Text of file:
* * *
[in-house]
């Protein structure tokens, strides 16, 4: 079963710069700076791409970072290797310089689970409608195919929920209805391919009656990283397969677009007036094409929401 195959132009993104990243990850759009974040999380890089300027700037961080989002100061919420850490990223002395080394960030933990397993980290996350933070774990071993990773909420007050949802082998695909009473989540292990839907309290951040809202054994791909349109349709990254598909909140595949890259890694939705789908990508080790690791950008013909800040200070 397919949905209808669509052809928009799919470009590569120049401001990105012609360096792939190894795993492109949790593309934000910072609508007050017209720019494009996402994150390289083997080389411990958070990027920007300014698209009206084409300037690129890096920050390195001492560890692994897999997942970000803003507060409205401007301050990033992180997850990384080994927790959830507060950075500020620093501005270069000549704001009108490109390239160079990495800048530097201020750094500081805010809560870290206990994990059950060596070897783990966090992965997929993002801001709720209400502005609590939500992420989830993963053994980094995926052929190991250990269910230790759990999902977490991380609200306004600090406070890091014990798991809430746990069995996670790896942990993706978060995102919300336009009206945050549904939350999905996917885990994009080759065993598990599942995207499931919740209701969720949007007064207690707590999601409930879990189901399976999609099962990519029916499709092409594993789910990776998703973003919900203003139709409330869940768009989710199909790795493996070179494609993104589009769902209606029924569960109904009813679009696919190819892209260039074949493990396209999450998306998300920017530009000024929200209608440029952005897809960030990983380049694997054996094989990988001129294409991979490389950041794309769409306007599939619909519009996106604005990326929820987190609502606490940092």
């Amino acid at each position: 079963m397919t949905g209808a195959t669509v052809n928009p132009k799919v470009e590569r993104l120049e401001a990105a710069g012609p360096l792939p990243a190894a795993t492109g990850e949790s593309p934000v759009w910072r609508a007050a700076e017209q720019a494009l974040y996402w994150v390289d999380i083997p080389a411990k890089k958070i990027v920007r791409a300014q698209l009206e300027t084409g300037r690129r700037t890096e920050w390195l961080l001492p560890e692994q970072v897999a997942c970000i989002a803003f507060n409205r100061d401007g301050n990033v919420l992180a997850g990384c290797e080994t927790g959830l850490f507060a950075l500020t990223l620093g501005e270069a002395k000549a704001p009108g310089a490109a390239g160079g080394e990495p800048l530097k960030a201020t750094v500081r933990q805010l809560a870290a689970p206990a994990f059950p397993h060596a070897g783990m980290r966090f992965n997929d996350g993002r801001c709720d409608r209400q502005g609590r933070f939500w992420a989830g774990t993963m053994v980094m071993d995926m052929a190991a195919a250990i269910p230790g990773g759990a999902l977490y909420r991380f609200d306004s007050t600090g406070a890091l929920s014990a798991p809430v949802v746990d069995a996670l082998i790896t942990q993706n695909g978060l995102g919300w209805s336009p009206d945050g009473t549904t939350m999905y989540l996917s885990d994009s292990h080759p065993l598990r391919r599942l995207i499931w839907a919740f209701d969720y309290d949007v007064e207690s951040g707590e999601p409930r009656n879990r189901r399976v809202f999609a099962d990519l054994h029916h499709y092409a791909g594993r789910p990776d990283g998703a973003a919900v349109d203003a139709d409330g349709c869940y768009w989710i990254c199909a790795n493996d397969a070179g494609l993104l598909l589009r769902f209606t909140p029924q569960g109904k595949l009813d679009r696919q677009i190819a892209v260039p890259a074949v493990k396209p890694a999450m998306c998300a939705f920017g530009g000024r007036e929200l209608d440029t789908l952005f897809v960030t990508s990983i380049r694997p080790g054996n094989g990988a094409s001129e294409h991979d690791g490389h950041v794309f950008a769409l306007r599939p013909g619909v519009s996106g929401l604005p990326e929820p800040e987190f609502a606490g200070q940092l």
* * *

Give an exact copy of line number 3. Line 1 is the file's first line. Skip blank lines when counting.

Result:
């Amino acid at each position: 079963m397919t949905g209808a195959t669509v052809n928009p132009k799919v470009e590569r993104l120049e401001a990105a710069g012609p360096l792939p990243a190894a795993t492109g990850e949790s593309p934000v759009w910072r609508a007050a700076e017209q720019a494009l974040y996402w994150v390289d999380i083997p080389a411990k890089k958070i990027v920007r791409a300014q698209l009206e300027t084409g300037r690129r700037t890096e920050w390195l961080l001492p560890e692994q970072v897999a997942c970000i989002a803003f507060n409205r100061d401007g301050n990033v919420l992180a997850g990384c290797e080994t927790g959830l850490f507060a950075l500020t990223l620093g501005e270069a002395k000549a704001p009108g310089a490109a390239g160079g080394e990495p800048l530097k960030a201020t750094v500081r933990q805010l809560a870290a689970p206990a994990f059950p397993h060596a070897g783990m980290r966090f992965n997929d996350g993002r801001c709720d409608r209400q502005g609590r933070f939500w992420a989830g774990t993963m053994v980094m071993d995926m052929a190991a195919a250990i269910p230790g990773g759990a999902l977490y909420r991380f609200d306004s007050t600090g406070a890091l929920s014990a798991p809430v949802v746990d069995a996670l082998i790896t942990q993706n695909g978060l995102g919300w209805s336009p009206d945050g009473t549904t939350m999905y989540l996917s885990d994009s292990h080759p065993l598990r391919r599942l995207i499931w839907a919740f209701d969720y309290d949007v007064e207690s951040g707590e999601p409930r009656n879990r189901r399976v809202f999609a099962d990519l054994h029916h499709y092409a791909g594993r789910p990776d990283g998703a973003a919900v349109d203003a139709d409330g349709c869940y768009w989710i990254c199909a790795n493996d397969a070179g494609l993104l598909l589009r769902f209606t909140p029924q569960g109904k595949l009813d679009r696919q677009i190819a892209v260039p890259a074949v493990k396209p890694a999450m998306c998300a939705f920017g530009g000024r007036e929200l209608d440029t789908l952005f897809v960030t990508s990983i380049r694997p080790g054996n094989g990988a094409s001129e294409h991979d690791g490389h950041v794309f950008a769409l306007r599939p013909g619909v519009s996106g929401l604005p990326e929820p800040e987190f609502a606490g200070q940092l």